Cannes Lions

Black Ice

ON RUNNING, Zurich / ON / 2022

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Film

Overview

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Credits

Overview

Background

The brief was fairly simple and open: to tell the story of Akwasi Frimpong, the first Black male Skeleton athlete in Olympic history. Frimpong had risen from humble origins in Ghana to become the Dutch National 200m sprint champion, a career stalled by citizenship issues and injury. Making a radical switch to bobsled, Frimpong qualified for the 2018 Winter Olympics, becoming the first African athlete to win an elite Skeleton race. With the film set to release as Frimpong prepared to compete at the 2022 Games, he would no longer be competing only for himself or one country, but for an entire continent. Given that Frimpong had become an inspiring role model and symbol of modern Africa, the film needed to harness the force of his personality and gravitas in a unique way. That meant making him a superhero.

Idea

Instead of writing ‘traditional’ scripts, the director chose to tell the story in the form of a graphic novel – read aloud by African children. This form rang true with Frimpong’s roots, but it also accentuated his story’s drama and his incredible personality and perseverance. The only difference between Frimpong and superheroes from a movie is that he is actually real: his superpower is resilience.

It was important for Frimpong’s own appeal to speak for itself, and that the creative ideas harnessed this. Following Frimpong’s own suit design, the director drew heavily from the black-and-white style of the original Phantom comics. Present-day Africa would be shot in full colour, with the comic-book-style segments in monochrome. The animation would be overlaid symbolising Frimpong’s journey: from running away from a lion as a child to chasing down a rabbit at 90mph on the sledge track. No longer the hunted, now the hunter.

Strategy

On as a brand places value on perseverance and endurance in the face of adversity. To amplify this, their entertainment champions athletes and stories that resonate closely with those brand values – and Frimpong’s story is the perfect fit.

However, it was equally important for the project to stay true to Frimpong and his values, to maximise the impact he was already having on Black and African children worldwide. The superhero origin story fits this perfectly – providing drama suitable for the story, as well as the personal focus needed for such a big personality. So while the events of the story seem comic book-inspired, everything is based on true life events.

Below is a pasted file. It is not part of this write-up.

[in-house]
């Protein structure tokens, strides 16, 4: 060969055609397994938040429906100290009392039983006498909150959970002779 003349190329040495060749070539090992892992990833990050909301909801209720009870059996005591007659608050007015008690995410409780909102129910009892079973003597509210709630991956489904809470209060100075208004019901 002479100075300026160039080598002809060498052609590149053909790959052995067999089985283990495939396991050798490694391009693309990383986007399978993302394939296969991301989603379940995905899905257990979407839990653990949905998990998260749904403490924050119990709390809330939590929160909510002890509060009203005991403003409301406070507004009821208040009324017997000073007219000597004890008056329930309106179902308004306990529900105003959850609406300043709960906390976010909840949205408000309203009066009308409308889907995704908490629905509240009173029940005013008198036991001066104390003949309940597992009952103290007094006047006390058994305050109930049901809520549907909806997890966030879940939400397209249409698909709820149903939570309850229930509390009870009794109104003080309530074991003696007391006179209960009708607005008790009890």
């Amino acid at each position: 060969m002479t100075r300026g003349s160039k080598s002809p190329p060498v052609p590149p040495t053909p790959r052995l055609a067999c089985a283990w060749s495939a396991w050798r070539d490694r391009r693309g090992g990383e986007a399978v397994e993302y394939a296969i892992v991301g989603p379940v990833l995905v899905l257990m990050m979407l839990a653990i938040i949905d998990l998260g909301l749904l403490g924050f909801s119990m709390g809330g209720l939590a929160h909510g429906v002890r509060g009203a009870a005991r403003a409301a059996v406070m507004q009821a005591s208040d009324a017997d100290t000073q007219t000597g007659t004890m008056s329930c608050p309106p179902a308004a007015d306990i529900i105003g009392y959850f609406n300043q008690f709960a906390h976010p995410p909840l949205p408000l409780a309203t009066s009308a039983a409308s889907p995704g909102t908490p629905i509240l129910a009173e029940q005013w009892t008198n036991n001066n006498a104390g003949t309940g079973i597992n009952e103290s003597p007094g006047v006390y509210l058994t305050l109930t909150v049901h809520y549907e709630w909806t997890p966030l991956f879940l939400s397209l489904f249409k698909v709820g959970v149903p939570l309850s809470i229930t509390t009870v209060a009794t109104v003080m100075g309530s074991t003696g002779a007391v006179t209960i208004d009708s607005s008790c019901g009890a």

Execution

The film needed to work visually as a comic book origin story. This meant very simple backgrounds and heavy black shadows with side lighting and hard top lighting. The interplay between this and Akwasi’s black suit and white snow was always a theme. But everything in the film can be traced back to actual events and how Frimpong saw himself at different times in his life.

Frimpong was heavily inspired by Afrofuturism and the art, music and cinema around that. So as well as Afrofuturist superhero aesthetics, the project reflected as much authentic Ghanaian culture as possible. For example, the woman playing Frimpong’s grandma is from his town, and Ghanaian singers were used in the music. Overall, the film had to be as original as Frimpong’s own unique journey, but in a tradition that was true to his roots and his cultural staying power: a symbol of modern Africa.

Outcome

Sadly, Frimpong’s trials were not over. He reached the 2018 Games partly thanks to a quota by the International Olympic Committee (IOC) for athletes from countries unrepresented in winter sports. But this quota was retracted by 2022, meaning Frimpong had to compete as normal, despite all the odds stacked against him.

His Olympic hopes were dashed when he contracted Covid during his qualifiers – missing qualifying by just three places.

Despite this, the film and Frimpong’s story resonated widely. It launched on On Running’s website and YouTube and was amplified by articles in ESPN, Sports Illustrated and other leading publications with a total online readership of 729 million. Much coverage circled around the debate: should the IOC do more to give Black winter athletes a fighting chance? With Frimpong outspoken on the issue, pressure on the IOC led to a U-turn: they will now reinstate the quota.

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